Screen reader feature on Sony A7R IV is welcome news for the visually impaired

Sony A7 IV
(Image credit: Rod Lawton/Digital Camera World)

Just because someone is visually impaired doesn’t mean they can’t enjoy photography – they might just need a little more help to navigate the camera. Menu systems, (especially Sony’s) can be confusing even for someone with perfect vision but luckily the Sony A7 IV now includes a screen reader feature. 

Launched in 2021, the Sony A7R IV has been a popular choice among professionals and enthusiastic hobbyists looking for a high-resolution camera. With a 61MP sensor, 4K 60p video recording and 10 frames per second burst shooting, it’s a brilliant all-rounder that is now more accessible to those with visual impairments. 

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The screen reader works exactly how you might think – it simply reads out the words in the menu system allowing the user to hear the options available. You can turn the feature on/off by going to Menu > Setup > Accessibility > Screen Reader and once set up you can also adjust the speed and volume of the voice. For those who might struggle to turn it on in the first place, it’s recommended that you plug your camera into a larger monitor or TV via a HDMI cable so the menu text is easier to read.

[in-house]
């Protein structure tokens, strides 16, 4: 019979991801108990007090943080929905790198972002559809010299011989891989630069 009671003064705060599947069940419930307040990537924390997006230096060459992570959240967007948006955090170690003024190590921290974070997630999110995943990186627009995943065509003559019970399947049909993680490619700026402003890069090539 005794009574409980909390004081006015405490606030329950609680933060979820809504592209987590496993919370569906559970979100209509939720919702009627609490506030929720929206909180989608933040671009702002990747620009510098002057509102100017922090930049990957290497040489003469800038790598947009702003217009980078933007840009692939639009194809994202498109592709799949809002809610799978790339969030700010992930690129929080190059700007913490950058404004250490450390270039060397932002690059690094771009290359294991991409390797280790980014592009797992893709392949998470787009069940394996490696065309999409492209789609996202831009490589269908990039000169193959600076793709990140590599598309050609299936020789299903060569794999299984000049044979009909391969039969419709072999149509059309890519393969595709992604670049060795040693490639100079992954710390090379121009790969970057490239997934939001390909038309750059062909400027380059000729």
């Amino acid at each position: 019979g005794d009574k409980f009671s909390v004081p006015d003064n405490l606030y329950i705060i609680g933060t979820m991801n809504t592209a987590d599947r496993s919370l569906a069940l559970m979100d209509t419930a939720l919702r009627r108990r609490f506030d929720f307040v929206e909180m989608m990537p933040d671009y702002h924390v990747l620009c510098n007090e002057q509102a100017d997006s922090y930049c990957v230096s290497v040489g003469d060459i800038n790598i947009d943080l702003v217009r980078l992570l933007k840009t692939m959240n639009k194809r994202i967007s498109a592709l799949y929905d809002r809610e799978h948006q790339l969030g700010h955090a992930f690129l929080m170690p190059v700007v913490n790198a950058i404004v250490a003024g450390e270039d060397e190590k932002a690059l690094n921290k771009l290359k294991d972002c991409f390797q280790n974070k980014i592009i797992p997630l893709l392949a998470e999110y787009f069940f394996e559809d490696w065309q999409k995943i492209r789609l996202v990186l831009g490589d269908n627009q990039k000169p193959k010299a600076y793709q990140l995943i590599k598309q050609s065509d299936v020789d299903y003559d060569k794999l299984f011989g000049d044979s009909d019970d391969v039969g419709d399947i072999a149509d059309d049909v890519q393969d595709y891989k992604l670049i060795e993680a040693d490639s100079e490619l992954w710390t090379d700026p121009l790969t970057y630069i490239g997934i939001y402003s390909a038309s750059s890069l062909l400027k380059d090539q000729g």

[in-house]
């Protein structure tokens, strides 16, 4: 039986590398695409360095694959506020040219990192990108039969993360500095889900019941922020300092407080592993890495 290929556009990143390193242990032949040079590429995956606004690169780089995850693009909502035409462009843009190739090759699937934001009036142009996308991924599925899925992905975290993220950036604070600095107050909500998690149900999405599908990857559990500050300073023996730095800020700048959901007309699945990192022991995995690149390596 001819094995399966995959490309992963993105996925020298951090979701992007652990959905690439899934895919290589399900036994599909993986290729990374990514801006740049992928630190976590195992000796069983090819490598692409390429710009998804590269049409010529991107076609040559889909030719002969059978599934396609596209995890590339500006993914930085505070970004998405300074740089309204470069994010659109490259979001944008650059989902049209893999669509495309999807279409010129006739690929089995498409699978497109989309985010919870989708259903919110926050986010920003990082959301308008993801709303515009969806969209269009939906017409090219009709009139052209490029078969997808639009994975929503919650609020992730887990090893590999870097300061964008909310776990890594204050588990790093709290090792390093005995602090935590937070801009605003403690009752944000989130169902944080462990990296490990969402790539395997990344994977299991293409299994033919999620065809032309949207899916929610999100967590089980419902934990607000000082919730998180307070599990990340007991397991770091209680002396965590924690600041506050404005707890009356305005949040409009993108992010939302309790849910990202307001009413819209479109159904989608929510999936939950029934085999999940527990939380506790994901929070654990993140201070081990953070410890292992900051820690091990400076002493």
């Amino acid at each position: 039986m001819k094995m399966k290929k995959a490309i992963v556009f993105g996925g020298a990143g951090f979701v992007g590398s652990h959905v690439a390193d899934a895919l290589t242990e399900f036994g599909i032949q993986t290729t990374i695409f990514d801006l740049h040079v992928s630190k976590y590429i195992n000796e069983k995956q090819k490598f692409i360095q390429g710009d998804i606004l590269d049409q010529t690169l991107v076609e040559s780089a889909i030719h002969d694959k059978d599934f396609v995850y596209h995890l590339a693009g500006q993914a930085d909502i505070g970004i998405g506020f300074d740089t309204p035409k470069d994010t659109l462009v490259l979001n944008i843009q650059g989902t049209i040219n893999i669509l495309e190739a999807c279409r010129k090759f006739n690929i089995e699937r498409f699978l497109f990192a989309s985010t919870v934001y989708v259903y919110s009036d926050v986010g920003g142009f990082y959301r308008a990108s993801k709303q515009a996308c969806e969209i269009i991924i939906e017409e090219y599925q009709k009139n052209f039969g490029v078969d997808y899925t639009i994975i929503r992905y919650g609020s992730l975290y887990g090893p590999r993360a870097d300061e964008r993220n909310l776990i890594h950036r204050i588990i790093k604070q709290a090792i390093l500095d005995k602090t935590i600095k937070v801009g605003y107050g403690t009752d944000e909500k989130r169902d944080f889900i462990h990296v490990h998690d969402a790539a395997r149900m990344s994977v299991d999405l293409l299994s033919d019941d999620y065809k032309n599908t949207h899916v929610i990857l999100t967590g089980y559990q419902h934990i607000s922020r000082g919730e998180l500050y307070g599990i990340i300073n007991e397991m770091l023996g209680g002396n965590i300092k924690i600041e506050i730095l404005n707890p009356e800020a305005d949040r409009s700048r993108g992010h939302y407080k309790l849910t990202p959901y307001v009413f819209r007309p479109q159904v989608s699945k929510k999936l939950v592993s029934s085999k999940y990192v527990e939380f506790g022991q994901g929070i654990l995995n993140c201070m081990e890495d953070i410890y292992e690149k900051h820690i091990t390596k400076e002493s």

Just because someone is visually impaired doesn’t mean they can’t enjoy photography.

According to the Centers for Disease Control and Prevention (CDC) there are an estimated 12 million people aged 40 and over who suffer from some kind of visual impairment. Loss of vision can cause a substantial social and economic impact but features such as a screen reader will go a huge way to make photography easier for people suffering from various eye conditions. 

Sony is still improving the screen reader feature but it has definitely taken a step in the right direction to be more inclusive. What once would’ve been impossible, Sony has made possible by giving some independence back to people who suffer from vision loss. Hopefully, more camera manufacturers will follow suit and those who are visually impaired will be to have a choice of cameras suited to their needs. 

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Hannah Rooke
Staff Writer

Having studied Journalism and Public Relations at the University of the West of England Hannah developed a love for photography through a module on photojournalism. She specializes in Portrait, Fashion and lifestyle photography but has more recently branched out in the world of stylized product photography. For the last 3 years Hannah has worked at Wex Photo Video as a Senior Sales Assistant using her experience and knowledge of cameras to help people buy the equipment that is right for them. With 5 years experience working with studio lighting, Hannah has run many successful workshops teaching people how to use different lighting setups.